NOLA Comedy Hour at the Hi-Ho Lounge: Laughing Through the Madness


Like most of my NOLA adventures, this one was birthed from nonsense. It seems I routinely fail to take life seriously. It was midweek. If I remember it right, this journey began in the early hours of a Wednesday. I was at my desk working on a story, a couple glasses of Pinot Noir deep – and by a couple, I mean I forgot to count – when out of nowhere, my iPhone lit up like a Parisian summer night.

My book editor has a nightly habit of moon watching. He was on his front porch in Seattle, slipping into a cerveza, giggling and texting me bad one-line jokes. I’m talking brilliant but stupid humor. I consumed them one by one like stale cookies. Suddenly, a joke came through with a punchline reminding me of a story somebody had told me years before. I typed it out and sent it back to him. It was one of those annoyingly long texts that asks you to select another viewing option.

A few minutes passed.

I kept checking to see if his dots had turned into a text back. I felt obsessive compulsive. The suspense was killing me, and then his text popped -a laughing-so hard-it’s crying emoji. Relief, I could breathe suddenly. But it wasn’t over. He hit me with a dare. Maybe I watched too many Back to the Future movies, but when someone dares me to do something, it’s like calling Marty McFly a chicken.

A New Orleans comedy open mic: Challenge accepted, I was fully committed.

After a quick google search, I found the Hi-Ho Lounge on Saint Claude. Sundays. 8pm. NOLA COMEDY HOUR.

For 3 days, I rehearsed my bit in an alley off Canal. Only the pigeons found me funny. I think I scared the homeless. And that was all the confidence I needed.

My entourage and I rolled into the Hi-Ho unfashionably early. Sign up was at 7:30 and we arrived at 6:45.

Through the doors, the club didn’t let down. It had that immediate attraction of a classy comedy spot filled with black velvet chairs and tiny round tables. Red candles were centered on all of them. You could swear you saw Chappell or Stanhope lurking in the shadows.

The bar stools were lined with local comics running their punchlines by their contemporaries. It was authentic, creative, beautiful and in real time. Immediately, I was on the hook like a virgin in a brothel. I tried not to look nervous. Which means my face was the expression of terror.

We staggered, all of us, very cartoonish and bull-legged up to the bar. I fancied that was how first-time gunfighters made an entrance in an 1880’s saloon. And at that point, a member of my squad started laughing at nothing. He was already drunk. – I should have given him a pass, he had just flown in from Detroit. Airports have a way of getting you too drunk on layovers, it’s the boredom, and he’d sat through two on his way down. – But instead, I over thought it. I watched the comics glare over like mature sharks do when the first drop of chum breaks the surface. Oh god, I thought, did I just bring the bait? I panicked wondering if they saw me as the type of guy willing to rig a game before I ever play a hand? At that point, I realized my nerves were really getting to me. It was that time – I needed to grab a drink and breathe.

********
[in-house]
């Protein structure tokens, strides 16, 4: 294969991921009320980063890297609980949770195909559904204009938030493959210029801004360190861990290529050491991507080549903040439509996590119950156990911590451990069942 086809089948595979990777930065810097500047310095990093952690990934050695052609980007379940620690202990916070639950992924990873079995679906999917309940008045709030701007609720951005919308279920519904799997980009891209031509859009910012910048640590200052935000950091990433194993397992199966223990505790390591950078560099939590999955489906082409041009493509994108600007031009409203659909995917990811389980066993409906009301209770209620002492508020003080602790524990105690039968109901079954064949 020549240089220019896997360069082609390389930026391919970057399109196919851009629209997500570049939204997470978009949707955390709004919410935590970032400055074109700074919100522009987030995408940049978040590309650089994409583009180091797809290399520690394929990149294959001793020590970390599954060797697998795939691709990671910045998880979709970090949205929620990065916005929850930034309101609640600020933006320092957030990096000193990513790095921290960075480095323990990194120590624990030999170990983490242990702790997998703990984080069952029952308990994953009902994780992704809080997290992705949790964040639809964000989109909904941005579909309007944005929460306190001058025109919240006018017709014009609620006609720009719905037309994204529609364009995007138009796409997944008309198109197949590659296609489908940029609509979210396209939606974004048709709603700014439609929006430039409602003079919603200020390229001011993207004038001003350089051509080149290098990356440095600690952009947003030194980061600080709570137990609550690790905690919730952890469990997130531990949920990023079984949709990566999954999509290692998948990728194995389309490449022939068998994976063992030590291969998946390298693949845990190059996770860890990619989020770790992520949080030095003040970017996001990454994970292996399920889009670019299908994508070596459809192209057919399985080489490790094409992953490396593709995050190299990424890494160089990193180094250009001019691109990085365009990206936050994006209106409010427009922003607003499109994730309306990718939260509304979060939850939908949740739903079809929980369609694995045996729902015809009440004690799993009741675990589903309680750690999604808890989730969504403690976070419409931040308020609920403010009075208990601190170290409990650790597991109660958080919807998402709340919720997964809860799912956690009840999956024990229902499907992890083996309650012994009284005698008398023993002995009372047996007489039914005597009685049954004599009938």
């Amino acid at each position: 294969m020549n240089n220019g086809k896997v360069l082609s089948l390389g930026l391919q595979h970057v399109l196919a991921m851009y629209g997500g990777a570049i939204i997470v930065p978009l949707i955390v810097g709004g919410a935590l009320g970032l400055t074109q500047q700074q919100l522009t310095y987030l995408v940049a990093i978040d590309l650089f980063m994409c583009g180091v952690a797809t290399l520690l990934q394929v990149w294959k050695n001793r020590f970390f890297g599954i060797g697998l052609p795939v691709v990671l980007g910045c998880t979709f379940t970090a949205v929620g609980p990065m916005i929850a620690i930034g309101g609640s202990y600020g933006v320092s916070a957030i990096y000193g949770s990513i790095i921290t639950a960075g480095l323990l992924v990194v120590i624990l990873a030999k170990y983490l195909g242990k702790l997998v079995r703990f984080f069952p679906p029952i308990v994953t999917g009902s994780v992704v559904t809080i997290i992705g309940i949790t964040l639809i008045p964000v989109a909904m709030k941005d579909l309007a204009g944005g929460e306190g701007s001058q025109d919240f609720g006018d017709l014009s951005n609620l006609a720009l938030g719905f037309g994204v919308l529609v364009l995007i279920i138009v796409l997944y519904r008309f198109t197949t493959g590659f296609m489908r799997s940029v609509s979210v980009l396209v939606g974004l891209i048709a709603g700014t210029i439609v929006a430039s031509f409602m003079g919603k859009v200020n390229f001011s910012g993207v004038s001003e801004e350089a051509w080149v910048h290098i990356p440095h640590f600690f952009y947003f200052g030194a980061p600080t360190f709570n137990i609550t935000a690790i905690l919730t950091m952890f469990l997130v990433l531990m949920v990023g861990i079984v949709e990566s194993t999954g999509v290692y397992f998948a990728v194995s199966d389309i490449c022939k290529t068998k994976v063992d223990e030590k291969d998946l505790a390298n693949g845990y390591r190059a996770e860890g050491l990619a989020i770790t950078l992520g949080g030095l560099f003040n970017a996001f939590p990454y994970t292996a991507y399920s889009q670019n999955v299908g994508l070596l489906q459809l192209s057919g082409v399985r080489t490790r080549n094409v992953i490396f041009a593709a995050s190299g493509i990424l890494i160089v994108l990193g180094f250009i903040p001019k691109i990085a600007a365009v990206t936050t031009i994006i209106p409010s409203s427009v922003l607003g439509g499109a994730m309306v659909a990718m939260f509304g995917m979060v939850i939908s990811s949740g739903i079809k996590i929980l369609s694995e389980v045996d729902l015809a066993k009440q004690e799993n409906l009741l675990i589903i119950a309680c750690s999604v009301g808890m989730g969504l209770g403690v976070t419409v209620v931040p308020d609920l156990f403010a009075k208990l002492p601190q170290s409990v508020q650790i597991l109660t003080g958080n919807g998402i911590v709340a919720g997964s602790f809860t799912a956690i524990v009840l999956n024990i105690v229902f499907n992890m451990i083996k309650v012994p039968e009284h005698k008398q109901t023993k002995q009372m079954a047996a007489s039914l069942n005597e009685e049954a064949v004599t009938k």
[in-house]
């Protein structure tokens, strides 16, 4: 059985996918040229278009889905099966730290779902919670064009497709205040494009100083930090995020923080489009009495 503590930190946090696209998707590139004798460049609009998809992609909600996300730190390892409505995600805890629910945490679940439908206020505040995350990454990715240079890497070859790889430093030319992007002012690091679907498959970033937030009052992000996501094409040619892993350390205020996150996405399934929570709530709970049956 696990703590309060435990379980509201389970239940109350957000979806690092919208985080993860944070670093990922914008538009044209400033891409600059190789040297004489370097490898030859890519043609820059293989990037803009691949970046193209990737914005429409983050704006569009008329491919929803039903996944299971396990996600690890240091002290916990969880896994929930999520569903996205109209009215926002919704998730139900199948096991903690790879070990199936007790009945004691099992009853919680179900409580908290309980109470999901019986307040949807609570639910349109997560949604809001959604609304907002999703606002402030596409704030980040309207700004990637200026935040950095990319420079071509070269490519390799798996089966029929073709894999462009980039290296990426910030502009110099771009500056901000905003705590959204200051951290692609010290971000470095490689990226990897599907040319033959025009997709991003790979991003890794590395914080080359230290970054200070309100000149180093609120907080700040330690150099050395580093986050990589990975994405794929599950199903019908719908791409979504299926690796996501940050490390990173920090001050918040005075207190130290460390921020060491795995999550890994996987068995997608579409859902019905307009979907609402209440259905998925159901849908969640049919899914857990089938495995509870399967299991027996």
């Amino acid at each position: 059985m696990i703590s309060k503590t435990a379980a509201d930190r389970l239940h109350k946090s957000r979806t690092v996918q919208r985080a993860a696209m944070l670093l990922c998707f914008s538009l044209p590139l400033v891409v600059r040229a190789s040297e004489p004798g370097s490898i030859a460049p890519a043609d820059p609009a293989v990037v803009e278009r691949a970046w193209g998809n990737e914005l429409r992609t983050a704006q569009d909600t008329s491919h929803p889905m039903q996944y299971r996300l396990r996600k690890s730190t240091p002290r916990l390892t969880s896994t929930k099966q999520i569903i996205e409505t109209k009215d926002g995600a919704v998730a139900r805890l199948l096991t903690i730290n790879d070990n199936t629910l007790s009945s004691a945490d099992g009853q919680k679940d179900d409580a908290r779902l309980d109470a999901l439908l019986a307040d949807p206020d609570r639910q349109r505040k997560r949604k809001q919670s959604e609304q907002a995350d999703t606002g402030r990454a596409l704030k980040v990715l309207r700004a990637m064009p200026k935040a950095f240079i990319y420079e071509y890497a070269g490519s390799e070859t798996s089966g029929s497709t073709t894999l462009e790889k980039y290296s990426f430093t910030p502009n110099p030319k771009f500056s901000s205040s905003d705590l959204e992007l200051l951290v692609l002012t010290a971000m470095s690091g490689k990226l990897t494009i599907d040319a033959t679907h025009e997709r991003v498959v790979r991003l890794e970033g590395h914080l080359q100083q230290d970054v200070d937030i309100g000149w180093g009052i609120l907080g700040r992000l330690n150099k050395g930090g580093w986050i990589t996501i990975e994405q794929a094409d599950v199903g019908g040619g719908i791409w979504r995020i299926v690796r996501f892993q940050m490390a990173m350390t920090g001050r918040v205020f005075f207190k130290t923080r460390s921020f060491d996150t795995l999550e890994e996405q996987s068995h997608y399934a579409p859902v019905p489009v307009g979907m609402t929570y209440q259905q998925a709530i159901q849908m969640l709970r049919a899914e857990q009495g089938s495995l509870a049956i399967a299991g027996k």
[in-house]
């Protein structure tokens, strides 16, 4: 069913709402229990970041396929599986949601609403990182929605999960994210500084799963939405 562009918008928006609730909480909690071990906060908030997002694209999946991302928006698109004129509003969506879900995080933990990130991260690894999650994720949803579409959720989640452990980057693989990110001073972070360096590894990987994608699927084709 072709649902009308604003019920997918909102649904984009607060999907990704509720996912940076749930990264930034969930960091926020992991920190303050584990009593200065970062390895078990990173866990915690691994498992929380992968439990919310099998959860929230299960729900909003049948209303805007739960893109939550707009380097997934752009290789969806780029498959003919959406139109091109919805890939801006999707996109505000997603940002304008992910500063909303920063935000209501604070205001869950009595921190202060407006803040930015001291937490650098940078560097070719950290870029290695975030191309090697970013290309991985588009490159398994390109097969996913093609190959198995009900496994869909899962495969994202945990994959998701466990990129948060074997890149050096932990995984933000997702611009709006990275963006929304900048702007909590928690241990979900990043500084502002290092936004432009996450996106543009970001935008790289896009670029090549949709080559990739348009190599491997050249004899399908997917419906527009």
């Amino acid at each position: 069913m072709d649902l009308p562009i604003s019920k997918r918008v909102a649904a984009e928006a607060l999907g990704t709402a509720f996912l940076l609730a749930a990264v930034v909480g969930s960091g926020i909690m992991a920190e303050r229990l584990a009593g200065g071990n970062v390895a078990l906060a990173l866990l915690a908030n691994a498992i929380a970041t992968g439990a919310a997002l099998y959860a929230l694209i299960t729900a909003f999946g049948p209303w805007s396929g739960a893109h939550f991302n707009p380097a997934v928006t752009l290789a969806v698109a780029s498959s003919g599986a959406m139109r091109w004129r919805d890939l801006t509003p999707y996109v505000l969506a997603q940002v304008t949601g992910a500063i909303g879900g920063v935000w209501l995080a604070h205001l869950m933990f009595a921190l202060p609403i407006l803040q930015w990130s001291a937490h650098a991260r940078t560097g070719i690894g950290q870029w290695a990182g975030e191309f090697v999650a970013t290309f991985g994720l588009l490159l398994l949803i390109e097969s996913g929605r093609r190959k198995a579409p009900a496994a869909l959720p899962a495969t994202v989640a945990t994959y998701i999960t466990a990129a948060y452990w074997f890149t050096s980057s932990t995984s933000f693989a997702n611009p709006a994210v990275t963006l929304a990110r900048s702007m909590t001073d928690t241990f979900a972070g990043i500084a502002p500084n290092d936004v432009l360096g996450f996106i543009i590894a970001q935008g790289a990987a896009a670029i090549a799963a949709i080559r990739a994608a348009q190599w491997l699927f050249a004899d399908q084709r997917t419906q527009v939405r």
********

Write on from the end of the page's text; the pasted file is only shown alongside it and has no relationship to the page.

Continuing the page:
I believe bartenders are the unsung Saints of the Big Easy. The Hi-Ho’s was no exception to this rule. He greeted us with compassion, asking if it was our “first time?” We nodded in unison like scared elementary children on that fabled day in late August when the new school district comes calling. But my friend from Detroit just kept laughing. He reminded me of Ed McMahon. I couldn’t pay him any attention. I was trying to be serious. It was hard enough to focus on the empathetic soft-spokenness of the man attempting to serve us drinks. However, when the bartender said Moledo pints under $5, I snapped into my alcoholism and suddenly shimmered down like an old stew that gets better with every bite. Then I upsold myself into a Kettle Citroen on the rocks. I hate flavored vodka but it keeps me real. While the rest of my party devolved into the man from Detroit’s inebriated humor, I mumbled “I can’t take you lunatics anywhere,” and departed from my group to mosey over to what was obviously the Hi-Ho’s troupe, gang, bandits of laughter. These were the backbones of this comedy night, that was clear.

I assumed they were sizing me up, the cowboy who just rode into town with a collection of tourist clowns. I figured I better make an entrance.